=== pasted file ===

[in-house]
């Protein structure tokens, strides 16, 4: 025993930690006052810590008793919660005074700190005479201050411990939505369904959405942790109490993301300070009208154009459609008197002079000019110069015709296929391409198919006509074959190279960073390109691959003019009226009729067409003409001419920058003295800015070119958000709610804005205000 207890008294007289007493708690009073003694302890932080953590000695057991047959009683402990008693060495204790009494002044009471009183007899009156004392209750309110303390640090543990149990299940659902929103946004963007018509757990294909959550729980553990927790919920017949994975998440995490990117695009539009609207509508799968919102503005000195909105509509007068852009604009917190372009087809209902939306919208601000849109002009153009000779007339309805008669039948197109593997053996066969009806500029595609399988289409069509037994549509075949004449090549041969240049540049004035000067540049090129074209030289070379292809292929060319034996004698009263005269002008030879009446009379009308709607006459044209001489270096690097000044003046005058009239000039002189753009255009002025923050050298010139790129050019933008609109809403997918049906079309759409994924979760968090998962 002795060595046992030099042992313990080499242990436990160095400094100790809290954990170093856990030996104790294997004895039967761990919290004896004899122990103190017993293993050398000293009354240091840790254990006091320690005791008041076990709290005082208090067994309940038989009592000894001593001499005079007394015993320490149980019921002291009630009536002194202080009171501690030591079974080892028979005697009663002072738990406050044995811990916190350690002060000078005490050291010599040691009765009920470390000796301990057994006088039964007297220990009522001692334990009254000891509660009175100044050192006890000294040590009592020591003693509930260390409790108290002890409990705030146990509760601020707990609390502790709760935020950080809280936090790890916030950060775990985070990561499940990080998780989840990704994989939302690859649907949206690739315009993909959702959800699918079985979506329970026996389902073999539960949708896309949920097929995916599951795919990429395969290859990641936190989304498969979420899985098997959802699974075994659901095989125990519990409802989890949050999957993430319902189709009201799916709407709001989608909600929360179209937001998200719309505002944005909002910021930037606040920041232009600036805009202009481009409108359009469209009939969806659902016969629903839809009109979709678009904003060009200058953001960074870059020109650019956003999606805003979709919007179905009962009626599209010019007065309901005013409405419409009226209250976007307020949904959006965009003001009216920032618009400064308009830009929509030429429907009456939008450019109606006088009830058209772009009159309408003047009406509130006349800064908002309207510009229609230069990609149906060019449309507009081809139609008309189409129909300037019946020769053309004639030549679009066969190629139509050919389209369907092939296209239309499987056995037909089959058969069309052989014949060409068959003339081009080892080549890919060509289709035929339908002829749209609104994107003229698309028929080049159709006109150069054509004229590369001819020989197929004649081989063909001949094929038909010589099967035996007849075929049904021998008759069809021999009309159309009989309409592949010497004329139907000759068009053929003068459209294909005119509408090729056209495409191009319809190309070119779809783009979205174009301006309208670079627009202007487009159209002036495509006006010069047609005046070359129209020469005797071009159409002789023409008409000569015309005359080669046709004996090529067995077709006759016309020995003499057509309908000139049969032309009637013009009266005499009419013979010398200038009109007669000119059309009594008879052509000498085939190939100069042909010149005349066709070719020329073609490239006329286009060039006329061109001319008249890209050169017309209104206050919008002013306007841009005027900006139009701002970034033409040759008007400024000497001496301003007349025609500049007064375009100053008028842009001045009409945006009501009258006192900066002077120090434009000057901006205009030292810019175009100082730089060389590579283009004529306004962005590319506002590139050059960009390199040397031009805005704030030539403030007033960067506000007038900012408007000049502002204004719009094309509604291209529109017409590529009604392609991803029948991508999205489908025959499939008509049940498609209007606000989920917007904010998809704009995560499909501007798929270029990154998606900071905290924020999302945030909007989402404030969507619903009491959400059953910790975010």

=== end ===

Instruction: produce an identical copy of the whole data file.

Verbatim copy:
[in-house]
């Protein structure tokens, strides 16, 4: 025993930690006052810590008793919660005074700190005479201050411990939505369904959405942790109490993301300070009208154009459609008197002079000019110069015709296929391409198919006509074959190279960073390109691959003019009226009729067409003409001419920058003295800015070119958000709610804005205000 207890008294007289007493708690009073003694302890932080953590000695057991047959009683402990008693060495204790009494002044009471009183007899009156004392209750309110303390640090543990149990299940659902929103946004963007018509757990294909959550729980553990927790919920017949994975998440995490990117695009539009609207509508799968919102503005000195909105509509007068852009604009917190372009087809209902939306919208601000849109002009153009000779007339309805008669039948197109593997053996066969009806500029595609399988289409069509037994549509075949004449090549041969240049540049004035000067540049090129074209030289070379292809292929060319034996004698009263005269002008030879009446009379009308709607006459044209001489270096690097000044003046005058009239000039002189753009255009002025923050050298010139790129050019933008609109809403997918049906079309759409994924979760968090998962 002795060595046992030099042992313990080499242990436990160095400094100790809290954990170093856990030996104790294997004895039967761990919290004896004899122990103190017993293993050398000293009354240091840790254990006091320690005791008041076990709290005082208090067994309940038989009592000894001593001499005079007394015993320490149980019921002291009630009536002194202080009171501690030591079974080892028979005697009663002072738990406050044995811990916190350690002060000078005490050291010599040691009765009920470390000796301990057994006088039964007297220990009522001692334990009254000891509660009175100044050192006890000294040590009592020591003693509930260390409790108290002890409990705030146990509760601020707990609390502790709760935020950080809280936090790890916030950060775990985070990561499940990080998780989840990704994989939302690859649907949206690739315009993909959702959800699918079985979506329970026996389902073999539960949708896309949920097929995916599951795919990429395969290859990641936190989304498969979420899985098997959802699974075994659901095989125990519990409802989890949050999957993430319902189709009201799916709407709001989608909600929360179209937001998200719309505002944005909002910021930037606040920041232009600036805009202009481009409108359009469209009939969806659902016969629903839809009109979709678009904003060009200058953001960074870059020109650019956003999606805003979709919007179905009962009626599209010019007065309901005013409405419409009226209250976007307020949904959006965009003001009216920032618009400064308009830009929509030429429907009456939008450019109606006088009830058209772009009159309408003047009406509130006349800064908002309207510009229609230069990609149906060019449309507009081809139609008309189409129909300037019946020769053309004639030549679009066969190629139509050919389209369907092939296209239309499987056995037909089959058969069309052989014949060409068959003339081009080892080549890919060509289709035929339908002829749209609104994107003229698309028929080049159709006109150069054509004229590369001819020989197929004649081989063909001949094929038909010589099967035996007849075929049904021998008759069809021999009309159309009989309409592949010497004329139907000759068009053929003068459209294909005119509408090729056209495409191009319809190309070119779809783009979205174009301006309208670079627009202007487009159209002036495509006006010069047609005046070359129209020469005797071009159409002789023409008409000569015309005359080669046709004996090529067995077709006759016309020995003499057509309908000139049969032309009637013009009266005499009419013979010398200038009109007669000119059309009594008879052509000498085939190939100069042909010149005349066709070719020329073609490239006329286009060039006329061109001319008249890209050169017309209104206050919008002013306007841009005027900006139009701002970034033409040759008007400024000497001496301003007349025609500049007064375009100053008028842009001045009409945006009501009258006192900066002077120090434009000057901006205009030292810019175009100082730089060389590579283009004529306004962005590319506002590139050059960009390199040397031009805005704030030539403030007033960067506000007038900012408007000049502002204004719009094309509604291209529109017409590529009604392609991803029948991508999205489908025959499939008509049940498609209007606000989920917007904010998809704009995560499909501007798929270029990154998606900071905290924020999302945030909007989402404030969507619903009491959400059953910790975010």